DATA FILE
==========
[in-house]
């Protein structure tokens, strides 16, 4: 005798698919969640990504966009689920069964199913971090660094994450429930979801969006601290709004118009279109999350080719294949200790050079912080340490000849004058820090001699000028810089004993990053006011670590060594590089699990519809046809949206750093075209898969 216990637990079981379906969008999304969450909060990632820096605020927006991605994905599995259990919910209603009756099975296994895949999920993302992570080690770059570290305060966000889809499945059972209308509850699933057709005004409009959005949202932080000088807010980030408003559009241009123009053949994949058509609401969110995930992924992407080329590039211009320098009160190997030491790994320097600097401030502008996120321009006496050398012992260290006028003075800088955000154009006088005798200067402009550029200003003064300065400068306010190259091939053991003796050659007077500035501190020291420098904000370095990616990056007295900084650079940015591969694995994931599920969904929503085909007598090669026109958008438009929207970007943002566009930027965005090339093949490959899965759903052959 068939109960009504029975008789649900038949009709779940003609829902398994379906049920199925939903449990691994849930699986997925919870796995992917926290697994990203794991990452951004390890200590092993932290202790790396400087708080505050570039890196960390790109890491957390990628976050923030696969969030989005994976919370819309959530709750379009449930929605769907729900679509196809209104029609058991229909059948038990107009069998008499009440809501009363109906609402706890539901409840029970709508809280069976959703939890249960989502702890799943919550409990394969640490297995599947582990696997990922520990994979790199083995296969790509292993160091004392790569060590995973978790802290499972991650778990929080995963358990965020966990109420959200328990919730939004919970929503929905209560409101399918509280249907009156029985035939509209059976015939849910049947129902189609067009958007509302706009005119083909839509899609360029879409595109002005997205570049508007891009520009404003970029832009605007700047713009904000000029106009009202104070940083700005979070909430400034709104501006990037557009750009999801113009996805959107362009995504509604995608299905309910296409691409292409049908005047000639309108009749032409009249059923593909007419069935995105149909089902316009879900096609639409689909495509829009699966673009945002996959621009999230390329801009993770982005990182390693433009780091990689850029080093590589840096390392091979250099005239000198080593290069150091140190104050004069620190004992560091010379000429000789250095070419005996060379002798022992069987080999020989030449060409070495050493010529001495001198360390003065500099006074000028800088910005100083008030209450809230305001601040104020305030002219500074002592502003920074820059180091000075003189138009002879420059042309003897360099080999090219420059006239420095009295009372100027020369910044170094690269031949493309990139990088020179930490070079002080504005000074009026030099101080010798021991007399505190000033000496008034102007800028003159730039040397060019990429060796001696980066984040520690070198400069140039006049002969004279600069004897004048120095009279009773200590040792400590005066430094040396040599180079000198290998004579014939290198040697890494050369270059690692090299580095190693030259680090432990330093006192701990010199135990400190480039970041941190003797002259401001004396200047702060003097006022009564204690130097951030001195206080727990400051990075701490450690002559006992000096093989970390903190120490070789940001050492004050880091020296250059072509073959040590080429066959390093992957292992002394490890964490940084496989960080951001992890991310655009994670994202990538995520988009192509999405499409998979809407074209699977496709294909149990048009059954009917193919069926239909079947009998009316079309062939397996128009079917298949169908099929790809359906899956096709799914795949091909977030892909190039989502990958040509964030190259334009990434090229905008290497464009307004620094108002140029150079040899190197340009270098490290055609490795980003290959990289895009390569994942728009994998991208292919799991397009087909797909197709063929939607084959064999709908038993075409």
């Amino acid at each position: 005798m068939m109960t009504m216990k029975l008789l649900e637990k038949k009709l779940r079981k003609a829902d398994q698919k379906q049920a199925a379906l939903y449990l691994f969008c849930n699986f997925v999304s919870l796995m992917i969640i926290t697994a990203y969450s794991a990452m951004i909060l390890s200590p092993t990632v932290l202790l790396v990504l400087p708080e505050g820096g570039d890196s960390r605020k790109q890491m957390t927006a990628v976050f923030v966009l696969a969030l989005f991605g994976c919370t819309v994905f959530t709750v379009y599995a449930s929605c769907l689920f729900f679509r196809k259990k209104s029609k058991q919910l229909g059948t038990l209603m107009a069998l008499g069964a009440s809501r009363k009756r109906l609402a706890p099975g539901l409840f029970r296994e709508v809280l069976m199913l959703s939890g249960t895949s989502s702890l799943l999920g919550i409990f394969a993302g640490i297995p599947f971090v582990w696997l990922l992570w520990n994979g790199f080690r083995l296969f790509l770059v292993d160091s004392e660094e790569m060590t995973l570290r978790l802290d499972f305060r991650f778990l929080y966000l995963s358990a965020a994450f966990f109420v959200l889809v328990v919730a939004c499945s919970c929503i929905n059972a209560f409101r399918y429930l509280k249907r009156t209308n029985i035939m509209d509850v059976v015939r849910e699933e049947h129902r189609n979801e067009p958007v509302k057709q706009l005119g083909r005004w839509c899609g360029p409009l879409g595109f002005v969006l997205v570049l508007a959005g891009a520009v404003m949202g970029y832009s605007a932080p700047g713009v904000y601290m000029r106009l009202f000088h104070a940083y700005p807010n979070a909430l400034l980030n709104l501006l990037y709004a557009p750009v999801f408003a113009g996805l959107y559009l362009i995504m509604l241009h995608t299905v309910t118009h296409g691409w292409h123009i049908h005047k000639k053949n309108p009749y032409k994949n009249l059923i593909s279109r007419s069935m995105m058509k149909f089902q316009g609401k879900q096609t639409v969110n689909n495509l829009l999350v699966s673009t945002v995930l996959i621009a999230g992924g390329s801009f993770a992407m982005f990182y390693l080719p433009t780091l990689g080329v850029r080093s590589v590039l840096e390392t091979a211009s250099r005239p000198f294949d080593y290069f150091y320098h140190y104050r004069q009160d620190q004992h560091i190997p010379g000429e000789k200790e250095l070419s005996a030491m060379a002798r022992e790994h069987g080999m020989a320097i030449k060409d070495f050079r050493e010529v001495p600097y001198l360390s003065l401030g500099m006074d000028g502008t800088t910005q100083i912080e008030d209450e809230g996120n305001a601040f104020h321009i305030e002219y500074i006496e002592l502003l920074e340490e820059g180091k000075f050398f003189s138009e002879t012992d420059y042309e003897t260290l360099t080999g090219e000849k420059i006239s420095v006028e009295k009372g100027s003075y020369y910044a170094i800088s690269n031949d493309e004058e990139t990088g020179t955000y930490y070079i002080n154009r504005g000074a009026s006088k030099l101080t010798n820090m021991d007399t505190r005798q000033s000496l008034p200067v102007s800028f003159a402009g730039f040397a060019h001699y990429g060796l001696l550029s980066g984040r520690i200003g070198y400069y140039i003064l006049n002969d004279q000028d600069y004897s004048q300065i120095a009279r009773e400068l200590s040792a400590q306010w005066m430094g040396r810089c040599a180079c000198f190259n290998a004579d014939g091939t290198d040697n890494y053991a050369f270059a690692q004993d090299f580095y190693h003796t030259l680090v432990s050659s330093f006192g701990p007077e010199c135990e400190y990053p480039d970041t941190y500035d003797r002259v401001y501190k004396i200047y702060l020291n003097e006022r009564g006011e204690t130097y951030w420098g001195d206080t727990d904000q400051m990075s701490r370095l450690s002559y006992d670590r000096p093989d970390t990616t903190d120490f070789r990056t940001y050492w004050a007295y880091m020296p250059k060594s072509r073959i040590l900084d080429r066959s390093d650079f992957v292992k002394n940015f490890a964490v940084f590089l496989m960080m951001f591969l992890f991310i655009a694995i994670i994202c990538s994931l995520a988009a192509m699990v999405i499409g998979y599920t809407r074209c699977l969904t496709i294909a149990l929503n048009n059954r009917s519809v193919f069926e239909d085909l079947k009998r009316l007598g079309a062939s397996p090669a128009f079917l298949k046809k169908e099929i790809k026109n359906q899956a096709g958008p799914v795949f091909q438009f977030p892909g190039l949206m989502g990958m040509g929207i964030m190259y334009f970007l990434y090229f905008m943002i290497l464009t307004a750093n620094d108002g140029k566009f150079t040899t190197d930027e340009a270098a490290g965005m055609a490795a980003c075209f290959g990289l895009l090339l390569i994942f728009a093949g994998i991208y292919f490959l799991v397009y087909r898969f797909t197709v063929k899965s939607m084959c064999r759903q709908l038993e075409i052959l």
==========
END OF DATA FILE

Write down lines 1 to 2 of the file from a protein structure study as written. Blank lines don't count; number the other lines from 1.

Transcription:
[in-house]
């Protein structure tokens, strides 16, 4: 005798698919969640990504966009689920069964199913971090660094994450429930979801969006601290709004118009279109999350080719294949200790050079912080340490000849004058820090001699000028810089004993990053006011670590060594590089699990519809046809949206750093075209898969 216990637990079981379906969008999304969450909060990632820096605020927006991605994905599995259990919910209603009756099975296994895949999920993302992570080690770059570290305060966000889809499945059972209308509850699933057709005004409009959005949202932080000088807010980030408003559009241009123009053949994949058509609401969110995930992924992407080329590039211009320098009160190997030491790994320097600097401030502008996120321009006496050398012992260290006028003075800088955000154009006088005798200067402009550029200003003064300065400068306010190259091939053991003796050659007077500035501190020291420098904000370095990616990056007295900084650079940015591969694995994931599920969904929503085909007598090669026109958008438009929207970007943002566009930027965005090339093949490959899965759903052959 068939109960009504029975008789649900038949009709779940003609829902398994379906049920199925939903449990691994849930699986997925919870796995992917926290697994990203794991990452951004390890200590092993932290202790790396400087708080505050570039890196960390790109890491957390990628976050923030696969969030989005994976919370819309959530709750379009449930929605769907729900679509196809209104029609058991229909059948038990107009069998008499009440809501009363109906609402706890539901409840029970709508809280069976959703939890249960989502702890799943919550409990394969640490297995599947582990696997990922520990994979790199083995296969790509292993160091004392790569060590995973978790802290499972991650778990929080995963358990965020966990109420959200328990919730939004919970929503929905209560409101399918509280249907009156029985035939509209059976015939849910049947129902189609067009958007509302706009005119083909839509899609360029879409595109002005997205570049508007891009520009404003970029832009605007700047713009904000000029106009009202104070940083700005979070909430400034709104501006990037557009750009999801113009996805959107362009995504509604995608299905309910296409691409292409049908005047000639309108009749032409009249059923593909007419069935995105149909089902316009879900096609639409689909495509829009699966673009945002996959621009999230390329801009993770982005990182390693433009780091990689850029080093590589840096390392091979250099005239000198080593290069150091140190104050004069620190004992560091010379000429000789250095070419005996060379002798022992069987080999020989030449060409070495050493010529001495001198360390003065500099006074000028800088910005100083008030209450809230305001601040104020305030002219500074002592502003920074820059180091000075003189138009002879420059042309003897360099080999090219420059006239420095009295009372100027020369910044170094690269031949493309990139990088020179930490070079002080504005000074009026030099101080010798021991007399505190000033000496008034102007800028003159730039040397060019990429060796001696980066984040520690070198400069140039006049002969004279600069004897004048120095009279009773200590040792400590005066430094040396040599180079000198290998004579014939290198040697890494050369270059690692090299580095190693030259680090432990330093006192701990010199135990400190480039970041941190003797002259401001004396200047702060003097006022009564204690130097951030001195206080727990400051990075701490450690002559006992000096093989970390903190120490070789940001050492004050880091020296250059072509073959040590080429066959390093992957292992002394490890964490940084496989960080951001992890991310655009994670994202990538995520988009192509999405499409998979809407074209699977496709294909149990048009059954009917193919069926239909079947009998009316079309062939397996128009079917298949169908099929790809359906899956096709799914795949091909977030892909190039989502990958040509964030190259334009990434090229905008290497464009307004620094108002140029150079040899190197340009270098490290055609490795980003290959990289895009390569994942728009994998991208292919799991397009087909797909197709063929939607084959064999709908038993075409």